The Berkshire Eagle, 24 August 1949, 15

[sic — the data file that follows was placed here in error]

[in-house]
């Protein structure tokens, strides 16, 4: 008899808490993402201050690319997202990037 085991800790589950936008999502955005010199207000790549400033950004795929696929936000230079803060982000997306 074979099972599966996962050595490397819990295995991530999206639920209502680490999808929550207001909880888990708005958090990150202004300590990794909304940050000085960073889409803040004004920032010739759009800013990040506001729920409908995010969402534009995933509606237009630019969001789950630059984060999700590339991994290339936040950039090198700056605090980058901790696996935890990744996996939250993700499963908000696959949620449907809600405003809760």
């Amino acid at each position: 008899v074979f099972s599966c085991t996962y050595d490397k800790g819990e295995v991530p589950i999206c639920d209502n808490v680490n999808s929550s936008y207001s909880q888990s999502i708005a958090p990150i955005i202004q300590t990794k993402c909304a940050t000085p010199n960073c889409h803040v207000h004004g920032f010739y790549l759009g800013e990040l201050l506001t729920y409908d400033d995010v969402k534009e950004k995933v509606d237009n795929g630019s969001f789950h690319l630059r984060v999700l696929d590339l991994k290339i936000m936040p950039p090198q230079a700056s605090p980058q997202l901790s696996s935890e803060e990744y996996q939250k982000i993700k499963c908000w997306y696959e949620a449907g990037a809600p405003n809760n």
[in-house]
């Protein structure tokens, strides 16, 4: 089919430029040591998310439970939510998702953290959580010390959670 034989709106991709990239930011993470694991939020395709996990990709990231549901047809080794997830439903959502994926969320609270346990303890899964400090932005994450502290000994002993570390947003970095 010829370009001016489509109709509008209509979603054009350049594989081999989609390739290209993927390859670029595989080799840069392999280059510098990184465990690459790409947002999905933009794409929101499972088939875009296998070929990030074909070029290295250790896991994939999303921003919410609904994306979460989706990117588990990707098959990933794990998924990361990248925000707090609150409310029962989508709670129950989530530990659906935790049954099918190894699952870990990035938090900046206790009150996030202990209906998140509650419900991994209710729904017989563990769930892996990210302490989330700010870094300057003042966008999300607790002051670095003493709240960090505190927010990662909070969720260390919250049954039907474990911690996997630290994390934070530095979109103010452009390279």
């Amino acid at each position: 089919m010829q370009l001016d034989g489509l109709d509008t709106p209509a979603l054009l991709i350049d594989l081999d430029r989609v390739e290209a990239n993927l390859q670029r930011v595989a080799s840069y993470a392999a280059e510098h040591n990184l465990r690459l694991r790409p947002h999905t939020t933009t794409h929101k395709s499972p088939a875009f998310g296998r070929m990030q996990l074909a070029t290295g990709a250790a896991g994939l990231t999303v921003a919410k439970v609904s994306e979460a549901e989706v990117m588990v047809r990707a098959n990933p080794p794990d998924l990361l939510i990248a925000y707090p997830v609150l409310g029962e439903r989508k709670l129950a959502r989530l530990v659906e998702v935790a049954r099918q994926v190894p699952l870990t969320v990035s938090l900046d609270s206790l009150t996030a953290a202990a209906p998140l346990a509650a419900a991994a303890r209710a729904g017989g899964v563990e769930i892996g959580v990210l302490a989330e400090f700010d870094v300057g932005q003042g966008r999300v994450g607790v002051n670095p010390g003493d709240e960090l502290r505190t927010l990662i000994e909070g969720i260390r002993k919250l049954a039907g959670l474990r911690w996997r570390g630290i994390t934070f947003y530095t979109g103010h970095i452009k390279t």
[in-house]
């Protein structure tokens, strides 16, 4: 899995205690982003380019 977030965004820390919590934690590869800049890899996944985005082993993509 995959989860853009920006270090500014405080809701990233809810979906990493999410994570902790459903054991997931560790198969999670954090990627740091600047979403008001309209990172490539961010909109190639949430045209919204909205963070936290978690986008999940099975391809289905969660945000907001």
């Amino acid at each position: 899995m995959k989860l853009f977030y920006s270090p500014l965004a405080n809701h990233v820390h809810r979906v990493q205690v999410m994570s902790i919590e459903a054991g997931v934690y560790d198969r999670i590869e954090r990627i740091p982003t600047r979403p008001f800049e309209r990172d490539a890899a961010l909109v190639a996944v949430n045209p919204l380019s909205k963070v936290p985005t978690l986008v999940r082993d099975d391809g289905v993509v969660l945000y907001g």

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The Berkshire Eagle, 24 August 1949, 15  - Trailer Living Presents New Social Problems...